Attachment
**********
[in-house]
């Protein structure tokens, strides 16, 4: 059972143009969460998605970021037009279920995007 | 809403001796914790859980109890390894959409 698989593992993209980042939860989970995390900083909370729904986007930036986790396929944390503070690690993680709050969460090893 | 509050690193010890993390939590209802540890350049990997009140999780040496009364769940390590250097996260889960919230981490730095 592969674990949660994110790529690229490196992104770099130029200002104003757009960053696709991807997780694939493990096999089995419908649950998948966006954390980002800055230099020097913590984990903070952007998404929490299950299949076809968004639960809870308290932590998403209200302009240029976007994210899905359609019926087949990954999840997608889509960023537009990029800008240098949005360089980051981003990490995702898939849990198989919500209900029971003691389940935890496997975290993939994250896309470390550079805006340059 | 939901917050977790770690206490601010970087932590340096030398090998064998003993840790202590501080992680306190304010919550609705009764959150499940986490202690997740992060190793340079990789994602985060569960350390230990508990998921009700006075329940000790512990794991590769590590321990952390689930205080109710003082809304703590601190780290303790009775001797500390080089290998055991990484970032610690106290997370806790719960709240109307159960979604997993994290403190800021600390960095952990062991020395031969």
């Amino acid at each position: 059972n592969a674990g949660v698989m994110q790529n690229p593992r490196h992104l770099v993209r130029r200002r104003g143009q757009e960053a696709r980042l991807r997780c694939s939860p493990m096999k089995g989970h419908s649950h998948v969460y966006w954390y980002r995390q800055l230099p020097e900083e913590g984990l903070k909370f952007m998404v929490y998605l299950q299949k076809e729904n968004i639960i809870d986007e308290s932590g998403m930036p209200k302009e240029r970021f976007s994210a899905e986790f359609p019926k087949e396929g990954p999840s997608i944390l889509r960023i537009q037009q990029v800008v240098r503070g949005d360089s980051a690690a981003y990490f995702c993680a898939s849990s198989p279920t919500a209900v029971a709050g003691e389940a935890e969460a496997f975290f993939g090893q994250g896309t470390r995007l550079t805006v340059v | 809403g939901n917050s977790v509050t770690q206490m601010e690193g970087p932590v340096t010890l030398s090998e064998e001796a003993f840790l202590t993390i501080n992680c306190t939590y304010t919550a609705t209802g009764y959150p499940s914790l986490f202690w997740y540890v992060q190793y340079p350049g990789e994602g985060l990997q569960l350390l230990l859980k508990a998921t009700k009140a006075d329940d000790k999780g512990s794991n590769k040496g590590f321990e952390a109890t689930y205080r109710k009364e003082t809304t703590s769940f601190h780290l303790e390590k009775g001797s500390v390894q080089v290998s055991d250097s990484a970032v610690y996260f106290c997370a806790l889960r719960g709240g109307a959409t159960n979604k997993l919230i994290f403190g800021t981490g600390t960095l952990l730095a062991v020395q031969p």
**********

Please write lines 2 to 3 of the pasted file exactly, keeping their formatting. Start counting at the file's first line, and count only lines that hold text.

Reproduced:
């Protein structure tokens, strides 16, 4: 059972143009969460998605970021037009279920995007 | 809403001796914790859980109890390894959409 698989593992993209980042939860989970995390900083909370729904986007930036986790396929944390503070690690993680709050969460090893 | 509050690193010890993390939590209802540890350049990997009140999780040496009364769940390590250097996260889960919230981490730095 592969674990949660994110790529690229490196992104770099130029200002104003757009960053696709991807997780694939493990096999089995419908649950998948966006954390980002800055230099020097913590984990903070952007998404929490299950299949076809968004639960809870308290932590998403209200302009240029976007994210899905359609019926087949990954999840997608889509960023537009990029800008240098949005360089980051981003990490995702898939849990198989919500209900029971003691389940935890496997975290993939994250896309470390550079805006340059 | 939901917050977790770690206490601010970087932590340096030398090998064998003993840790202590501080992680306190304010919550609705009764959150499940986490202690997740992060190793340079990789994602985060569960350390230990508990998921009700006075329940000790512990794991590769590590321990952390689930205080109710003082809304703590601190780290303790009775001797500390080089290998055991990484970032610690106290997370806790719960709240109307159960979604997993994290403190800021600390960095952990062991020395031969």
């Amino acid at each position: 059972n592969a674990g949660v698989m994110q790529n690229p593992r490196h992104l770099v993209r130029r200002r104003g143009q757009e960053a696709r980042l991807r997780c694939s939860p493990m096999k089995g989970h419908s649950h998948v969460y966006w954390y980002r995390q800055l230099p020097e900083e913590g984990l903070k909370f952007m998404v929490y998605l299950q299949k076809e729904n968004i639960i809870d986007e308290s932590g998403m930036p209200k302009e240029r970021f976007s994210a899905e986790f359609p019926k087949e396929g990954p999840s997608i944390l889509r960023i537009q037009q990029v800008v240098r503070g949005d360089s980051a690690a981003y990490f995702c993680a898939s849990s198989p279920t919500a209900v029971a709050g003691e389940a935890e969460a496997f975290f993939g090893q994250g896309t470390r995007l550079t805006v340059v | 809403g939901n917050s977790v509050t770690q206490m601010e690193g970087p932590v340096t010890l030398s090998e064998e001796a003993f840790l202590t993390i501080n992680c306190t939590y304010t919550a609705t209802g009764y959150p499940s914790l986490f202690w997740y540890v992060q190793y340079p350049g990789e994602g985060l990997q569960l350390l230990l859980k508990a998921t009700k009140a006075d329940d000790k999780g512990s794991n590769k040496g590590f321990e952390a109890t689930y205080r109710k009364e003082t809304t703590s769940f601190h780290l303790e390590k009775g001797s500390v390894q080089v290998s055991d250097s990484a970032v610690y996260f106290c997370a806790l889960r719960g709240g109307a959409t159960n979604k997993l919230i994290f403190g800021t981490g600390t960095l952990l730095a062991v020395q031969p």